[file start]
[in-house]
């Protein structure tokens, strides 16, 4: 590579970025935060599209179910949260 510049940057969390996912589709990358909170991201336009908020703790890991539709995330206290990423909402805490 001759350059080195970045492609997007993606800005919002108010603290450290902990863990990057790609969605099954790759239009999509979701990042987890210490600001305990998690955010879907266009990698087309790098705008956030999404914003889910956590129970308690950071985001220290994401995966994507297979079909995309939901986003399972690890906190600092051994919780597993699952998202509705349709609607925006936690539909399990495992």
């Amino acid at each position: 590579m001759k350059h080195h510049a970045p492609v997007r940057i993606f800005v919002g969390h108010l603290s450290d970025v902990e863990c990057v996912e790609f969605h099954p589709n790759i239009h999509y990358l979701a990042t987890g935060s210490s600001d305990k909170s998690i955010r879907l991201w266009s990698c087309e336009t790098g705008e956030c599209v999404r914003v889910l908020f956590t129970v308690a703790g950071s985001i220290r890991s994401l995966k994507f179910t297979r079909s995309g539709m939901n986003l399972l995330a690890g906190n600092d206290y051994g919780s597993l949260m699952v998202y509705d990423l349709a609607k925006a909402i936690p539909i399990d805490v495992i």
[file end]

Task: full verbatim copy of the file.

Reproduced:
[in-house]
């Protein structure tokens, strides 16, 4: 590579970025935060599209179910949260 510049940057969390996912589709990358909170991201336009908020703790890991539709995330206290990423909402805490 001759350059080195970045492609997007993606800005919002108010603290450290902990863990990057790609969605099954790759239009999509979701990042987890210490600001305990998690955010879907266009990698087309790098705008956030999404914003889910956590129970308690950071985001220290994401995966994507297979079909995309939901986003399972690890906190600092051994919780597993699952998202509705349709609607925006936690539909399990495992």
């Amino acid at each position: 590579m001759k350059h080195h510049a970045p492609v997007r940057i993606f800005v919002g969390h108010l603290s450290d970025v902990e863990c990057v996912e790609f969605h099954p589709n790759i239009h999509y990358l979701a990042t987890g935060s210490s600001d305990k909170s998690i955010r879907l991201w266009s990698c087309e336009t790098g705008e956030c599209v999404r914003v889910l908020f956590t129970v308690a703790g950071s985001i220290r890991s994401l995966k994507f179910t297979r079909s995309g539709m939901n986003l399972l995330a690890g906190n600092d206290y051994g919780s597993l949260m699952v998202y509705d990423l349709a609607k925006a909402i936690p539909i399990d805490v495992i």